Conservatory Garden is divided into three distinct sections: the French-style North Garden, Italianate Center Garden, and the English-style South Garden.
Central Park’s only formal garden is a six-acre oasis within an oasis, and its grand entrance is worthy of the experience within. Located at 105th Street and Fifth Avenue, the magnificent Vanderbilt Gate was made in Paris in 1894 and originally stood at Fifth Avenue’s Vanderbilt Mansion.
Through the gate is the Italianate Center Garden, featuring a large lawn bordered by yew hedges and a 12-foot jet fountain with stairs leading to the wisteria pergola. On either side stand exquisite allées that showcase rows of crabapple trees, which burst into pink and white blooms every spring.
To the north, the French-style garden offers spectacular seasonal displays of tulips each spring and Korean chrysanthemums in autumn, meticulously designed and planted by Conservancy gardeners, all within an ellipse of Japanese holly. At its center stands the Untermyer Fountain, featuring the Three Dancing Maidens by German sculptor Walter Schott.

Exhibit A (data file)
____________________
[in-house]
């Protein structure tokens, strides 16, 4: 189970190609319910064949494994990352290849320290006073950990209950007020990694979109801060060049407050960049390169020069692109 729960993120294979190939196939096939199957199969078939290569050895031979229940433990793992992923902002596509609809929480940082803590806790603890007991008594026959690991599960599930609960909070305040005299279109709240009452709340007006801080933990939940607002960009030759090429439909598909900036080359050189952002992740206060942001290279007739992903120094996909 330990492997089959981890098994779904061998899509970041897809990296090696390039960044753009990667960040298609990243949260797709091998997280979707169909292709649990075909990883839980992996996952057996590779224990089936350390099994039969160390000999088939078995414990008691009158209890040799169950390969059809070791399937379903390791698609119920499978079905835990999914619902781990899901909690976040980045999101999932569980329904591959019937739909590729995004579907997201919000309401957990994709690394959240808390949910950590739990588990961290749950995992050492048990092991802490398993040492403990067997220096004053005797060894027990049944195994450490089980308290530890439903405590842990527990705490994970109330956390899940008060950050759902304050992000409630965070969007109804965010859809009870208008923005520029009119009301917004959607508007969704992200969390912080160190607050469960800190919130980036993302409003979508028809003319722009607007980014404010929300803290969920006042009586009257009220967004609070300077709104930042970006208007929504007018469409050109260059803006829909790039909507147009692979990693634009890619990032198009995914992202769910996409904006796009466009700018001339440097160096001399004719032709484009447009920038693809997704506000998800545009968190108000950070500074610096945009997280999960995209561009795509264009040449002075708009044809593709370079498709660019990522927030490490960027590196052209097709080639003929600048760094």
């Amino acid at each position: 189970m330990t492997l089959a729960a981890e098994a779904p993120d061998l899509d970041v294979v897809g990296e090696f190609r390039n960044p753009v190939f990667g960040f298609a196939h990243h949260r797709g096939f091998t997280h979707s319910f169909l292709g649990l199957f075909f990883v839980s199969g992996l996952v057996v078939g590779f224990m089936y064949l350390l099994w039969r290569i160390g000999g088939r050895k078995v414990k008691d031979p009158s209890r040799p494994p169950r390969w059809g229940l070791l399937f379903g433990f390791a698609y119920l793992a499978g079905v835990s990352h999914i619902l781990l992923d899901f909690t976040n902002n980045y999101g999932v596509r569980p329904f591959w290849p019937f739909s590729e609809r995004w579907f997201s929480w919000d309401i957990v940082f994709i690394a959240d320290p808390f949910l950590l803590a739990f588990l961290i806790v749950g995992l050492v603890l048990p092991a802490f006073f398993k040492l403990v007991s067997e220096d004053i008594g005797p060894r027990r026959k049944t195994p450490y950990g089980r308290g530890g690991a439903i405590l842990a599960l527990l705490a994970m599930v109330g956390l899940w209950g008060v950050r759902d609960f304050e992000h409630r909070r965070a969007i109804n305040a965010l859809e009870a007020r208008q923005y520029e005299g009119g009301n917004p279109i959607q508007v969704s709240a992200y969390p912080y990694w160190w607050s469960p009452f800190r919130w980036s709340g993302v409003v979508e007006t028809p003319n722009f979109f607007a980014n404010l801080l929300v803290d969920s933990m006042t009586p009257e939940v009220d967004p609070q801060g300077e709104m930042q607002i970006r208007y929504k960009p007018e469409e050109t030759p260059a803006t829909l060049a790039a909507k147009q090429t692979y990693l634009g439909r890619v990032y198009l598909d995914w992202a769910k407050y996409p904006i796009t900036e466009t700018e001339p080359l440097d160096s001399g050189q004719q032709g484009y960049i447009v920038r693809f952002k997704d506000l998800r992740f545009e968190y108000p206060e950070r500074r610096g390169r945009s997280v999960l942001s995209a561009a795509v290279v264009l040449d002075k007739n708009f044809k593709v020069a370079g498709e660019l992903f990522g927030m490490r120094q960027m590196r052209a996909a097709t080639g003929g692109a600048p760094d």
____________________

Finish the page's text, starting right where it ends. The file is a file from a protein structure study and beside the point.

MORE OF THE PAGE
The intimate English-style South Garden bears special significance for literature lovers. At its heart is sculptor Bessie Potter Vonnoh’s charming Burnett Fountain, a memorial for author Frances Hodgson Burnett. Mary and Dickon, the protagonists of her beloved children’s book The Secret Garden, stand at the end of a small waterlily pool, summoning spring year-round and igniting the imaginations of passersby. This intimate spot is bordered by trees, shrubs, and perennial and annual flower beds, as well as a slope of woodland plants at its western edge, all cared for by the Conservancy’s team of expert gardeners and horticulturalists.
Many couples have chosen the enchanting Conservatory Garden as the backdrop to their nuptials, a testament to its beauty and serenity.